Turkish riot police secure the area during a demonstration in solidarity with jailed pro-Kurdish Peoples' Democratic Party (HDP) lawmaker Leyla Guven, in Diyarbakir, Turkey January 12, 2019.
(photo credit: SERTAC KAYAR / REUTERS)
Hundreds of protesters entered a Turkish military base in northern Iraq’s Kurdish region on Saturday, setting fire to the facilities and vehicles, after Turkish airstrikes killed civilians. One protester was reported killed in Shiladze in the Duhok province, according to a local health official.
Protesters began with a march led by women in black with signs condemning airstrikes that killed at least six civilians this week.
Baxtiyar Goran reported that families of the six victims of airstrikes had led the protest.
Two men were reported killed on January 23 while tending bees. One of them had served as a Kurdish Peshmerga fighting ISIS
. Turkey has at least 11 military bases and outposts in northern Iraq which Ankara asserts are necessary to fight the Kurdistan Workers Party
(PKK) which has bases in the mountains. However airstrikes and battles with the PKK have harmed civilians.
Protesters sacked the Turkish base which is near Diraluk, where the civilians were reported killed earlier this week. The mountainous area near the Turkish border is also home to the historic hill town of Amedi. In the spring, this area of Kurdistan fills up with tourists coming to enjoy picnics near the streams and see the mountains. However the airstrikes angered locals who gathered in the hundreds Saturday in an unusual protest against the Turkish presence.
Turkey has had forces in northern Iraq since the 1990s and periodically has launched major campaigns against the PKK. However, mostly this presence does not impact on civilian life. In the last year, as the ISIS war wound down and Turkey has sought to strike at the PKK beyond its borders, military activity has increased in northern Iraq. This began with airstrikes in April 2017 that targeted the PKK in Mount Sinjar, where ISIS committed a genocide against Yazidis. Airstrikes also killed Kurdish Peshmerga and destroyed a graveyard. In August, another airstrike killed a Yazidi PKK member who was returning from a memorial. In December, an airstrike hit an IDP camp near Makhmour. Each airstrike shows that Ankara is serious in its desire to “eradicate” the PKK, as it has vowed to do since the 2015 ceasefire between Turkey and the PKK broke down. The US put bounties on the heads of three PKK leaders last year.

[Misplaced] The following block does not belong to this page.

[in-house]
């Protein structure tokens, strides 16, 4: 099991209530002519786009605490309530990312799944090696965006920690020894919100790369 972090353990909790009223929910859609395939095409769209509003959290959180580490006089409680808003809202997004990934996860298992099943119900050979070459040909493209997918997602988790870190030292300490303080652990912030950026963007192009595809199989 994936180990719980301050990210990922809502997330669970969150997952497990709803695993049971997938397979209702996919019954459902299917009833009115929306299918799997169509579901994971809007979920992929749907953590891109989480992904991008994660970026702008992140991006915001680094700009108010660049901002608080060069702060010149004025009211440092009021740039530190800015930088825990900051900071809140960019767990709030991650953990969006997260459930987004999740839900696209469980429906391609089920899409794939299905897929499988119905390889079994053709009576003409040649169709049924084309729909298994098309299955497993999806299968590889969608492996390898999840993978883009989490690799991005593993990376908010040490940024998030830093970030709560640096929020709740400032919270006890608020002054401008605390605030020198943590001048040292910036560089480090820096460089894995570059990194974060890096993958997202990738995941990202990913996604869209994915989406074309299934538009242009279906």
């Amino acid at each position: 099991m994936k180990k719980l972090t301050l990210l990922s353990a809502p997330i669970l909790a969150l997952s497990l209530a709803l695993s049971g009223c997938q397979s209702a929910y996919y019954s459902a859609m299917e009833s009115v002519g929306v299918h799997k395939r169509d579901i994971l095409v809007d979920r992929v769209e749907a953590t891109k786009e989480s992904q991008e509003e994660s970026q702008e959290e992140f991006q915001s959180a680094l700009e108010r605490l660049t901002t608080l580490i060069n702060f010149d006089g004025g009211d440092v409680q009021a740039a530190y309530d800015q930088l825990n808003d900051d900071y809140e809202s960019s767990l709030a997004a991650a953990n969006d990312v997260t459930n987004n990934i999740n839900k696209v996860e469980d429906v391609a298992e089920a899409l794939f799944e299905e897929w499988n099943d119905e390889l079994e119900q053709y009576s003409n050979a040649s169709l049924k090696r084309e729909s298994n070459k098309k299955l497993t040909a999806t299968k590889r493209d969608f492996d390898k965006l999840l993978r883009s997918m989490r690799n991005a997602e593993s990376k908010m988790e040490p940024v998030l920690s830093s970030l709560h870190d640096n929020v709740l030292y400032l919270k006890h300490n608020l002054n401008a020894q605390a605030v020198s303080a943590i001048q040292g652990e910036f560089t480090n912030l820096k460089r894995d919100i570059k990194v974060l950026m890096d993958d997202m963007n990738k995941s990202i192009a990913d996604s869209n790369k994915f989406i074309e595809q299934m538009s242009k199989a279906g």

Turkey has also vowed to launch an operation in northern Syria to attack the People’s Protection Units (YPG), a Kurdish force
that Ankara accuses of being linked to the PKK but which has been fighting ISIS alongside the US.
In northern Iraq, Turkey has enjoyed relatively amicable relations with the autonomous Kurdistan Regional Government, but Baghdad has been increasingly critical of the airstrikes. Iraq summoned the Turkish ambassador after airstrikes in mid-December. Kurdish commentators see the recent protests as a sign that locals are fed up with the fighting and want to send a message that civilians cannot continue to be killed with impunity. Yerevan Saeed writes that villagers who suffered for decades “for the first time protesters in Duhok province against Turkish occupying army.”
Analyst Abdulla Hawez noted that while the Turkish presence in Duhok dates back to 1997, there are new bases closer to Erbil. Fazel Hawramy, a journalist tweeted that military vehicles have now arrived from Turkey while 600 people took part in the protests. Diliman Abdulkader, who follows Kurdish politics, says it is important to see how the KRG will respond to this incident and to see if they crack down on protesters.
With tensions rising in northern Syria between Turkey and the YPG in Syria as the US withdraws, the protests in northern Iraq form part of a larger series of tensions between Turkey and Kurds in Syria and Iraq.